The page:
London, May 1860
Stone heard the butler intone his name and title loudly enough for all of London to hear, let alone the population of the Devonses’ ballroom. Had anyone suggested three years ago he would bear the family title, Earl of Stonemere, never mind be contemplating his future nuptials, he would certainly have laughed. True, he never actually laughed anymore, but he certainly would have found such a claim incredulous.
It was no longer an amusing matter.
Having survived the receiving line, he eased through the crowded ballroom. Every few feet, he stopped to speak with one acquaintance or another. Not so long ago, these same people would have been running for the hills and hiding their daughters. But fate, a fickle mistress to say the least, had other plans.
Moving with a quickness born of desperation, he barely acknowledged the next three men as the heat from the crowd paired with the stench of perfumes and body odor to choke him. After his service in India, crowded entertainments such as a ball had grown difficult to endure. The press of bodies and the loud murmur of conversation punctuated by the occasional shrill laugh smothered him, too similar to the roar of battle and the cries of the dying.
Moving past a swarm of silk skirts, he spotted a dark, hidden alcove, an oasis from the overwhelming onslaught, both real and imagined. If he could shut it down quickly enough, he wouldn’t embarrass himself. If he failed, all of London would learn just how broken he was.
He was an earl. Not a soldier. Never again a soldier.
Once the cool darkness enveloped him, he opened his mouth and drew a breath. His pounding pulse eased as the vise around his chest released and his damp skin dried. After another quarter hour spent tucked away, he believed he could manage the crowd long enough to find his betrothed.
As any good officer would, he had a strategy. Find her, claim his dances, and then await each one either on the balcony or on the dance floor, if required. Even the cardrooms at these soirees bordered on disabling.
He reached for the drapes to his hideaway, but hesitated as two women tittered in the immediate vicinity.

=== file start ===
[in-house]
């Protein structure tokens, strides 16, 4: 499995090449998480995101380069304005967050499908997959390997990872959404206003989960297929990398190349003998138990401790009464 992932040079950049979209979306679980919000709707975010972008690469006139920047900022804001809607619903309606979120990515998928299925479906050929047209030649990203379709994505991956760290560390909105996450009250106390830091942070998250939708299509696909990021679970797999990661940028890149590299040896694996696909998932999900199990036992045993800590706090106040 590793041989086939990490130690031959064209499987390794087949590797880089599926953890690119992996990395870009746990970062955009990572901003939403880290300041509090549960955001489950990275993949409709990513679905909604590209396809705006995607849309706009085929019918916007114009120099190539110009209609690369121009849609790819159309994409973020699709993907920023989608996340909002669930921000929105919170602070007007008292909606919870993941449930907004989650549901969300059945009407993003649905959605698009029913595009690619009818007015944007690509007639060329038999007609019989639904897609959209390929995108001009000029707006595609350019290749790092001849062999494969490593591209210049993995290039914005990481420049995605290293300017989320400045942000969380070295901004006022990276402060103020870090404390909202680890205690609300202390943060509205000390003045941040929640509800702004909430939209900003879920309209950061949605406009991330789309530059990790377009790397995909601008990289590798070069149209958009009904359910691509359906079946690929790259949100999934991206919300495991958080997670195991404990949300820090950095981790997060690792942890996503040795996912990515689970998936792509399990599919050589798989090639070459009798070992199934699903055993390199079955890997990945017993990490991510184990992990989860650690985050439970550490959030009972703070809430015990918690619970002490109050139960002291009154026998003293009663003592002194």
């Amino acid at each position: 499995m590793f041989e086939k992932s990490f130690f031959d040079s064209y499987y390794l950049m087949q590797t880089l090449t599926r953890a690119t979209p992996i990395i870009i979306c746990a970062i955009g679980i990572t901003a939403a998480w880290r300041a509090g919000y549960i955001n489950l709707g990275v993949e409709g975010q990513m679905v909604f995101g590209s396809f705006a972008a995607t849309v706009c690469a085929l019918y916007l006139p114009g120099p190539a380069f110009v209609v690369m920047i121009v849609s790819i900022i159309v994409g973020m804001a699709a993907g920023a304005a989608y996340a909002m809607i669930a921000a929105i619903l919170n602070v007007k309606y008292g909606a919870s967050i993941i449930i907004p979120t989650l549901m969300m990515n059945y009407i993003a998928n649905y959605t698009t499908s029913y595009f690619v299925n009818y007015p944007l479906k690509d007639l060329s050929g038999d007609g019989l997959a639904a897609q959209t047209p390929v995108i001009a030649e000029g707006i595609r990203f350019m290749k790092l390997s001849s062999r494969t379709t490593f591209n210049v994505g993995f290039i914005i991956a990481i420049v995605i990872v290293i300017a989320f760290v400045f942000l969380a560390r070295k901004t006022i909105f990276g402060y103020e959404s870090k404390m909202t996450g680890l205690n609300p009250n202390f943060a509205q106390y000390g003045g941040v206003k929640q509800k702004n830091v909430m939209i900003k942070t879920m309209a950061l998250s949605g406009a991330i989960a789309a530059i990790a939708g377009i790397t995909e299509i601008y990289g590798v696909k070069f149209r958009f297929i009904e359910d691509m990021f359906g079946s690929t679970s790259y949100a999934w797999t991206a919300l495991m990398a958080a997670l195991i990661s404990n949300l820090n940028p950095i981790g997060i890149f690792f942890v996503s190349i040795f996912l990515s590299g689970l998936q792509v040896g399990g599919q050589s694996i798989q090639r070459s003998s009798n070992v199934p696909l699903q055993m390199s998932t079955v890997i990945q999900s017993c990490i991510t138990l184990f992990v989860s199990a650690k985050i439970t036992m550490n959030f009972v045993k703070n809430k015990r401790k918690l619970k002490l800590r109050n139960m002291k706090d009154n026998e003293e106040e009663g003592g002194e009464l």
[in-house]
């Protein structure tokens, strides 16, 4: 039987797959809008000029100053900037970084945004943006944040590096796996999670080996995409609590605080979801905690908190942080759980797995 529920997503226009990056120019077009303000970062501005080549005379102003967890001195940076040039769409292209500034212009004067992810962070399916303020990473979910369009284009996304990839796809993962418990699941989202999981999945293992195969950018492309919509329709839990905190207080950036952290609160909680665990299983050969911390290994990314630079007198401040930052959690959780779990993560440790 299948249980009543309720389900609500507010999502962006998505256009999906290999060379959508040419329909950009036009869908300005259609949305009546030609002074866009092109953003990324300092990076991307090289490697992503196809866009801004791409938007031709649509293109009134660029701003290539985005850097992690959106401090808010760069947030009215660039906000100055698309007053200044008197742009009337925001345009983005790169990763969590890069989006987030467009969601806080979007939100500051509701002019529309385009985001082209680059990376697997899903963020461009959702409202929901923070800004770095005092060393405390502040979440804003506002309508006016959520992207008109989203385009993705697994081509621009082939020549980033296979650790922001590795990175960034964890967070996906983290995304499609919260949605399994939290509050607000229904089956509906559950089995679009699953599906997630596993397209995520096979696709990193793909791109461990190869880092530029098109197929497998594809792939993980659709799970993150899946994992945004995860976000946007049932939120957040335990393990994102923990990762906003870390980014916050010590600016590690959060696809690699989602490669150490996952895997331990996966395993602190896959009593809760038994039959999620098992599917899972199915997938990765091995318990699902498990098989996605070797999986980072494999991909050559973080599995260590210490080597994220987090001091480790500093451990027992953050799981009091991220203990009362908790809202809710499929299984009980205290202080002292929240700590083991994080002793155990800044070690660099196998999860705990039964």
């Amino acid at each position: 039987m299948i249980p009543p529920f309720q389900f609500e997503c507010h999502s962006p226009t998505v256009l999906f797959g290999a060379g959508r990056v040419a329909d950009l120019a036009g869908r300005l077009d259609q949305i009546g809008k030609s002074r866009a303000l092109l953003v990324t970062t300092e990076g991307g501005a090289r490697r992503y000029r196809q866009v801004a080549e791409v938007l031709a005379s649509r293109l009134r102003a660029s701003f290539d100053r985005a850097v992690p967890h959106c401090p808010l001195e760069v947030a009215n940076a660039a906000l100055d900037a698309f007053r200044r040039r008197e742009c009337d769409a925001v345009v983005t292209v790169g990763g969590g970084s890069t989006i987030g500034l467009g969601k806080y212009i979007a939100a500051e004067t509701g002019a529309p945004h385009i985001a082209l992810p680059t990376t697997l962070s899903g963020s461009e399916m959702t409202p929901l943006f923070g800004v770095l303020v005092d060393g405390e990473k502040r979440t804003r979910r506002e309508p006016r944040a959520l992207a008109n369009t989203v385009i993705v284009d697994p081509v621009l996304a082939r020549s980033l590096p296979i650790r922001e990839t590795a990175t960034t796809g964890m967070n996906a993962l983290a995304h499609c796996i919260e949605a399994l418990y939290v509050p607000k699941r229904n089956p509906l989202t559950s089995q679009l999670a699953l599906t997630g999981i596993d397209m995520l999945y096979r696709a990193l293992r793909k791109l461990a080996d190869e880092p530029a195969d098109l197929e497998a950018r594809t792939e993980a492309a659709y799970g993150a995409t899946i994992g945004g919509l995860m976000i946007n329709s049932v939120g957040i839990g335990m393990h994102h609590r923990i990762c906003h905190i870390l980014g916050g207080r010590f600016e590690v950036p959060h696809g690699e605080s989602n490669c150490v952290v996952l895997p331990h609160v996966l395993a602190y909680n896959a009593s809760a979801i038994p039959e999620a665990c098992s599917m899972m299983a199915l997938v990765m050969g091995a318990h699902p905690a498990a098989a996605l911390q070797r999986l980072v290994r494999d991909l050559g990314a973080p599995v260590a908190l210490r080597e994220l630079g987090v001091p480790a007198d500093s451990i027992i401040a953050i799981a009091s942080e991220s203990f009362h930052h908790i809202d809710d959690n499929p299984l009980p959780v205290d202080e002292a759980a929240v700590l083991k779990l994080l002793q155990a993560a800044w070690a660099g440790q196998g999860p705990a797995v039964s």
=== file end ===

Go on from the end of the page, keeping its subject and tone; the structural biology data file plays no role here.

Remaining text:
“Why, Gladys, I heard his name announced earlier. I’m certain Matilda invited Stonemere despite all the gossip.”
“I simply cannot imagine what she was thinking,” the one called Gladys said.
“Can’t you? Having one of the Lustful Lords in attendance at your ball? I daresay everyone who is anyone will wish to be able to say they were here. It’s all so deliciously scandalous and yet possible now the unmitigated rake is off the market.” Gladys’s friend sighed with a bit more drama than anyone in their right mind or otherwise would deem necessary.
“Well, one should hope that man can contain himself what with all these poor young virgins parading around. It would serve Matilda right if he debauched each and every one of them while here under her auspices.”
“Oh, do be sensible, Gladys. He could perhaps ruin four or five in one night, but all of them?”
Past ready to find his fiancée and escape his hidey-hole, he stepped out next to the ladies in question, turned to them, and bowed over each of their hands. The shock on their faces far outweighed any notion of good manners on his part. “Why, ladies, you both give me far more credit than I deserve. Even in my heyday of debauchery, I could only service three ladies in a single evening.”
As the two ladies sputtered, he departed their corner. The temptation to turn and wink at the gossipers won out, which caused another round of tittering and sputtering from behind him. Of course, he was well aware of what proper Society called himself and his friends. But the Marquess of Flintshire, Earl of Brougham, Baron Lincolnshire, and Viscount Wolfington—as well as himself—held little regard for polite society. Each of them had learned the hard way that they had no place amongst their peers.